Belfast Telegraph

Yes vote will lead to more compassionate divorce law – Fine Gael

Couples currently have to prove to a court that they have been separated for a long period before they can secure a divorce.

Culture Minister Josepha Madigan and Justice Minister Charlie Flanagan (Fine Gael/PA)
Culture Minister Josepha Madigan and Justice Minister Charlie Flanagan (Fine Gael/PA)

A Yes vote in Ireland’s divorce referendum will pave the way for a more compassionate law, Fine Gael ministers have said.

Launching the party’s campaign ahead of the vote on May 24, Charlie Flanagan and Josepha Madigan said there was a need to reduce the emotional and financial distress experienced by separating Irish couples.

Couples currently have to prove to a court that they have been separated for a long period – four of the previous five years – before they can secure a divorce.

Voters are being asked to amend the state’s constitution to hand politicians the power to set the length of the “pause period”.

If handed the responsibility, the Fine Gael-led government wants to halve the period from four years to two.

Couples can currently secure a judicial separation in a shorter timeframe, but they must the proceed to a second legal stage to obtain a formal court-approved divorce.

Those advocating a No vote have warned against the prospect of “quickie divorces”, expressing concern about giving politicians a free hand to potentially reduce the waiting time even further in the future.

The current four-year wait period before someone can even apply for a divorce exacts an enormous toll on many people who are left unable to move on with their lives Josepha Madigan, Fine Gael

Lisa Hughes, a Dublin woman who has gone through the two-stage separation and divorce process, addressed the Fine Gael event.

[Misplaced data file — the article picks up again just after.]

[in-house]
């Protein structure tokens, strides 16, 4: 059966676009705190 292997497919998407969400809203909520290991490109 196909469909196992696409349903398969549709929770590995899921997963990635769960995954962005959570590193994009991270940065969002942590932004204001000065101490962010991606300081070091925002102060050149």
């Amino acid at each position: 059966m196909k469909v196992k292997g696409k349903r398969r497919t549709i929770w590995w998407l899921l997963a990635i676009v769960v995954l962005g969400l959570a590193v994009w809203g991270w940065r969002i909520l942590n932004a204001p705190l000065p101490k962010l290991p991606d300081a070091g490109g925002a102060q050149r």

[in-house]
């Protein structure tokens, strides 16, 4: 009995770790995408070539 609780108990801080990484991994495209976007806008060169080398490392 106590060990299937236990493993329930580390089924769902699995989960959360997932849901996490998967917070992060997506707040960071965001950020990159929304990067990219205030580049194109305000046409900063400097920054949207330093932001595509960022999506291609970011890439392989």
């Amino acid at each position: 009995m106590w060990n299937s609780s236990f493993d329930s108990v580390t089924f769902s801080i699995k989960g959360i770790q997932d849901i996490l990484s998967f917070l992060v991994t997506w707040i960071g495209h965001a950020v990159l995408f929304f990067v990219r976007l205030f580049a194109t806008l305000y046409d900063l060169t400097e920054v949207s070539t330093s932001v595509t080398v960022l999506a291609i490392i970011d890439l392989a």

“I know from personal experience that the current requirement for couples to be separated for four out of the last five years adds considerably to the emotional and financial pain and stress on those involved,” she said.

“No-one expects their relationship to break down and their marriage to come to an end but it does happen. In my case, the requirement to secure a judicial separation in advance of the formal divorce added significantly to the costs involved.

“Four years is too long to live in legal and day-to-day limbo if your marriage has broken down irretrievably. For these reasons I’m urging people to vote Yes on Friday 24.”

Minister Madigan, Fine Gael’s director of elections for the referendum, told the event in Dublin: “The current four-year wait period before someone can even apply for a divorce exacts an enormous toll on many people who are left unable to move on with their lives. They are often caught in a long drawn-out court process that only serves to increase acrimony in the long run.

“Family relationships become further strained, often beyond repair. This surely cannot be acceptable in modern Ireland. The law today traps couples in irretrievable failed relationships. Rather than supporting families, the current lengthy separation period requirement can damage them.”

Justice and Equality Minister Mr Flanagan added: “Ireland has a very low divorce rate by international standards and that is very positive news. However, sadly in every part of Ireland, people’s marriages do break down irreparably and we want to help couples who find themselves in this sad situation.

“Our proposal involves retaining important constitutional protections: only a court may grant a divorce and the judge must be satisfied there is no reasonable prospect of reconciliation and proper provision has been made for children and dependants.”

PA

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